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Paintball

From Academic Kids

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Two paintball players

Paintball is a game whose participants use gas-powered markers to launch marble-sized pellets containing colored goo at each other. Among the most common of the many variations is a version of capture the flag, in which two teams of players attempt to seize each others' banner without being struck by a pellet.

The first paintball game was played in New Hampshire in 1981 by Bob Gurnsey, Hayes Noel, and Charles Gaines, who used markers built to tag cattle or trees. The first tournament with a cash prize was held in 1983.

Contents

The game of paintball

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Penn State University Paintball Player at the 2004 NCPA College Paintball National Championships

The rules of paintball vary by location and game variation. In general, a player is "marked" and must leave the field of play if he or she is hit by a paintball that bursts and leaves a colored splat. Many venues do not count a player as marked if the paintball does not break, or if it breaks in flight, say, by coming through brush. Some games require multiple hits to retire a player.

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U.S. and Turkish security forces paintball exercise in Turkey
Many venues employ referees to enforce the rules, verify hits, and ensure safety. Violators of game rules or safety regulations are usually thrown from the game or even ejected from the venue.

The basic equipment includes a marker, sometimes called a paintball gun for its physical resemblance to a firearm. Paintballs flow from a bulbous hopper into a chamber. Upon the press of a trigger, pressurized gas (usually air, but sometimes carbon dioxide or nitrogen) flows from a small attached tank and propels the paintball out the barrel up to 300 ft/s (90 m/s), depending on venue rules. Some hoppers have agitators that keep the balls flowing and increase the rate of fire.

Players must wear a mask and goggles (some with thermal lenses that reduce fogging) and carry a marker plug or barrel cover to prevent accidental firings between games. Most players wear long sleeves and pants; this eases the pain of getting hit, which can sting, bruise, or, very rarely, break the skin.

Paintball games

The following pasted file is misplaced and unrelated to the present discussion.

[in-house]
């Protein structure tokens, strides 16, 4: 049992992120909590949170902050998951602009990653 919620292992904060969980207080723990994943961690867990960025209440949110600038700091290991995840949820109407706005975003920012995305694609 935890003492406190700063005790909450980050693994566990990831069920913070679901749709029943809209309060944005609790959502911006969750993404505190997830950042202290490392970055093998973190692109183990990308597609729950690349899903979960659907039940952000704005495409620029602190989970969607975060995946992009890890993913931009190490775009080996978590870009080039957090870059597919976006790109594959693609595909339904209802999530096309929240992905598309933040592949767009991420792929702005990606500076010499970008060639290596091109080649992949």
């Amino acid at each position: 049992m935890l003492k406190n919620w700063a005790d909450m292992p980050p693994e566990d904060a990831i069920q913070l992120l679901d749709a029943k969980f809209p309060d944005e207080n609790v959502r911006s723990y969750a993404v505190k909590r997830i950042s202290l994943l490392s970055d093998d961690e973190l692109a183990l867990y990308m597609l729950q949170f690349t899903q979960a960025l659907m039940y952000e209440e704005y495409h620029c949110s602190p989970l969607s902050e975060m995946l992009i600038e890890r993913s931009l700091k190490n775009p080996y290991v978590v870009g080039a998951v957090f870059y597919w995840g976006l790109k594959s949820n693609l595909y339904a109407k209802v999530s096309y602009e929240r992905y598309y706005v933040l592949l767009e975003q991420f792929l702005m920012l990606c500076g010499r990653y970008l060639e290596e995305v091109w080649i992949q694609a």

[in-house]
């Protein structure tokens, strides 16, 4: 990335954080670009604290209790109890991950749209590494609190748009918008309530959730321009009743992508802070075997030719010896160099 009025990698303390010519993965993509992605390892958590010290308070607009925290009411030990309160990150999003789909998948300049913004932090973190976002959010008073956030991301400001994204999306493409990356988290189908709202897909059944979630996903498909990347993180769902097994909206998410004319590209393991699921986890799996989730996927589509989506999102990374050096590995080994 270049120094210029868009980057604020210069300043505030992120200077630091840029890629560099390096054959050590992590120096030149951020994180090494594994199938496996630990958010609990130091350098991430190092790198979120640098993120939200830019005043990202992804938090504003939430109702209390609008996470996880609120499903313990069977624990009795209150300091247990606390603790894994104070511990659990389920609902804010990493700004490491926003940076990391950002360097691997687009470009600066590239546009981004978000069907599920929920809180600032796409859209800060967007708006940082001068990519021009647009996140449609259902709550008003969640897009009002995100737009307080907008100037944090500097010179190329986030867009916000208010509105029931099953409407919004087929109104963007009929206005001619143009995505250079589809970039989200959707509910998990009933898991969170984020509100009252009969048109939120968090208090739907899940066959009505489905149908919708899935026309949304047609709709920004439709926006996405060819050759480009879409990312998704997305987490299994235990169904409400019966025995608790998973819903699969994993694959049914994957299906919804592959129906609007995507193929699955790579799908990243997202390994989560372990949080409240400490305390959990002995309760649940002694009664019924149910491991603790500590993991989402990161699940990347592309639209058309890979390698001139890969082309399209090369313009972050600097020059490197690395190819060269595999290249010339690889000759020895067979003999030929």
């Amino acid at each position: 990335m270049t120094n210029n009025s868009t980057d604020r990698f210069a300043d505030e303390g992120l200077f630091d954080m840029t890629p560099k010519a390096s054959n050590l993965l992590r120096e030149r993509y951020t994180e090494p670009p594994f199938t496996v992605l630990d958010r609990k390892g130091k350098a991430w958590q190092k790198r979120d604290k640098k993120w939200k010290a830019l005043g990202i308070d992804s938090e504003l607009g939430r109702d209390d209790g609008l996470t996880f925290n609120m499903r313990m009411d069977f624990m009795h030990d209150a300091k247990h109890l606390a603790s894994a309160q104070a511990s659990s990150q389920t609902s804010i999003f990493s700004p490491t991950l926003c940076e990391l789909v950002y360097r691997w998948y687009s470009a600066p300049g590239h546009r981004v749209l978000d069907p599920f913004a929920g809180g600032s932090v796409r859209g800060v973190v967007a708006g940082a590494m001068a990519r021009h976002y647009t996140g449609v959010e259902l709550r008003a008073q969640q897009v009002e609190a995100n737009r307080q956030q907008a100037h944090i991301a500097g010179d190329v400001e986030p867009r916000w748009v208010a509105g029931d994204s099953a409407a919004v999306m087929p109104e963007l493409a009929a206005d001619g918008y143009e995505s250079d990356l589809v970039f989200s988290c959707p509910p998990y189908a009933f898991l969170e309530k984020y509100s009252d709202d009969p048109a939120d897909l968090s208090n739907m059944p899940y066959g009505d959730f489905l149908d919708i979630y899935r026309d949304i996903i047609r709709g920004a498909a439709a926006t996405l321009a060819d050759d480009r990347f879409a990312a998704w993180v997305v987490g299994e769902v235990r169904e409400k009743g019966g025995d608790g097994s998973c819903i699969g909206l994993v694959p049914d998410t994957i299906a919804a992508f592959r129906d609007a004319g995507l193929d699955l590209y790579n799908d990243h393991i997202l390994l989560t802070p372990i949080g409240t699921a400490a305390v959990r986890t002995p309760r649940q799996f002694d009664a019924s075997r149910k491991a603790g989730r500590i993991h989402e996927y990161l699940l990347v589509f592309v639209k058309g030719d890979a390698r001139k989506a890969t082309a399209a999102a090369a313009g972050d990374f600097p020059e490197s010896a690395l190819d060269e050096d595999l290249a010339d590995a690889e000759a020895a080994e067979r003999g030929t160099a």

Woodsball is the oldest and most common style of paintball played. Most woodsball fields are large enough to hold dozens of players on each team and usually have some pre-made bunkers along with the natural cover. Woodsball games are generally longer in duration than other indoor formats, and rely on entirely different tactics. Whereas speed and rate of fire are key elements in a speedball game, woodsball relies much more on concealment and patience.

Speedball is much faster and usually played on a much smaller field. Most speedball fields use inflatable bunkers and are large enough for teams of 3 - 10. Since the opposing teams are much closer together with more cover, there is a lot of movement and a lot of "bunkering", or running up to an opposing player's bunker and eliminating them from a close distance. Speedball is usually considered to be more team and strategy oriented.

Scenario games are often giant re-enactments of historical battles involving hundreds of people, such as the Battle of Normandy, or modern day scenarios such as storming a building and rescuing hostages. Scenario games can last hours to days, and bigger games often have player re-insertions at set intervals.

Gauntlet generally is a one on one in a narrow area with little cover. These are very simple very fast games that become very competitive.

Duel is a simple game between two players. The hopper is generally removed and each player loads one paintball into the marker. Standing back-to-back, they walk apart until the referee (or a chosen player) yells "turn" or "fire". The players quickly turn around and fire at their opponent. The scenario repeats itself if both players miss each other.

Tournament is played by the same rules as normal paintball, but in a competitive environment. There are a set number of people on each team (common formats are 3-man, 5-man and 7-man), and modern tournament play is mostly speedball. Due to the competitive nature, most players use high end markers capable of higher rates of fire. The major leagues are NPPL, PSP, X-Ball and Millennium and consist of a whole circuit of paintball tournaments, however smaller regional and local tournaments are common.